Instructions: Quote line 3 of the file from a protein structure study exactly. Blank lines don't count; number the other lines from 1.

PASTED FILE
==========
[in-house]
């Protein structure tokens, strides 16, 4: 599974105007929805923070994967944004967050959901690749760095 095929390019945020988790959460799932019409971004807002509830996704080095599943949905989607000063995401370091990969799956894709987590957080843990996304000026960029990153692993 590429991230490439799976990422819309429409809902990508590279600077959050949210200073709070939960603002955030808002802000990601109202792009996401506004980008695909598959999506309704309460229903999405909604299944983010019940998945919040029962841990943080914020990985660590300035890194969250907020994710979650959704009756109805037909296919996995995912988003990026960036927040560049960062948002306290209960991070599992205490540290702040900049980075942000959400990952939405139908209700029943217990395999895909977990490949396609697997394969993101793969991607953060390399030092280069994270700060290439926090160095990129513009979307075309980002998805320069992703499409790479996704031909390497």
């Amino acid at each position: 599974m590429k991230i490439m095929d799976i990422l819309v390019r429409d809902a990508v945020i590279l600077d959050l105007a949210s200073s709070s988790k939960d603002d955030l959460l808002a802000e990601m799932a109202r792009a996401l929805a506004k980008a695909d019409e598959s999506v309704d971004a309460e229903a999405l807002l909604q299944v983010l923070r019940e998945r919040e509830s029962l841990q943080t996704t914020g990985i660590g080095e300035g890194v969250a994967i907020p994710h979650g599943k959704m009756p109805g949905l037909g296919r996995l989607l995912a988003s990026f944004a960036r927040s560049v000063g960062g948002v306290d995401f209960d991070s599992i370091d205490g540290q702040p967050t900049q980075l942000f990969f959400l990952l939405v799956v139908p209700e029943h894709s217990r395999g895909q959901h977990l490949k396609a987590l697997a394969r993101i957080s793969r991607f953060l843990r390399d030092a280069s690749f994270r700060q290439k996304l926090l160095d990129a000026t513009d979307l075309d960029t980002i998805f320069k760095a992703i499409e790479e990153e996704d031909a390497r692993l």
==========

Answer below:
């Amino acid at each position: 599974m590429k991230i490439m095929d799976i990422l819309v390019r429409d809902a990508v945020i590279l600077d959050l105007a949210s200073s709070s988790k939960d603002d955030l959460l808002a802000e990601m799932a109202r792009a996401l929805a506004k980008a695909d019409e598959s999506v309704d971004a309460e229903a999405l807002l909604q299944v983010l923070r019940e998945r919040e509830s029962l841990q943080t996704t914020g990985i660590g080095e300035g890194v969250a994967i907020p994710h979650g599943k959704m009756p109805g949905l037909g296919r996995l989607l995912a988003s990026f944004a960036r927040s560049v000063g960062g948002v306290d995401f209960d991070s599992i370091d205490g540290q702040p967050t900049q980075l942000f990969f959400l990952l939405v799956v139908p209700e029943h894709s217990r395999g895909q959901h977990l490949k396609a987590l697997a394969r993101i957080s793969r991607f953060l843990r390399d030092a280069s690749f994270r700060q290439k996304l926090l160095d990129a000026t513009d979307l075309d960029t980002i998805f320069k760095a992703i499409e790479e990153e996704d031909a390497r692993l």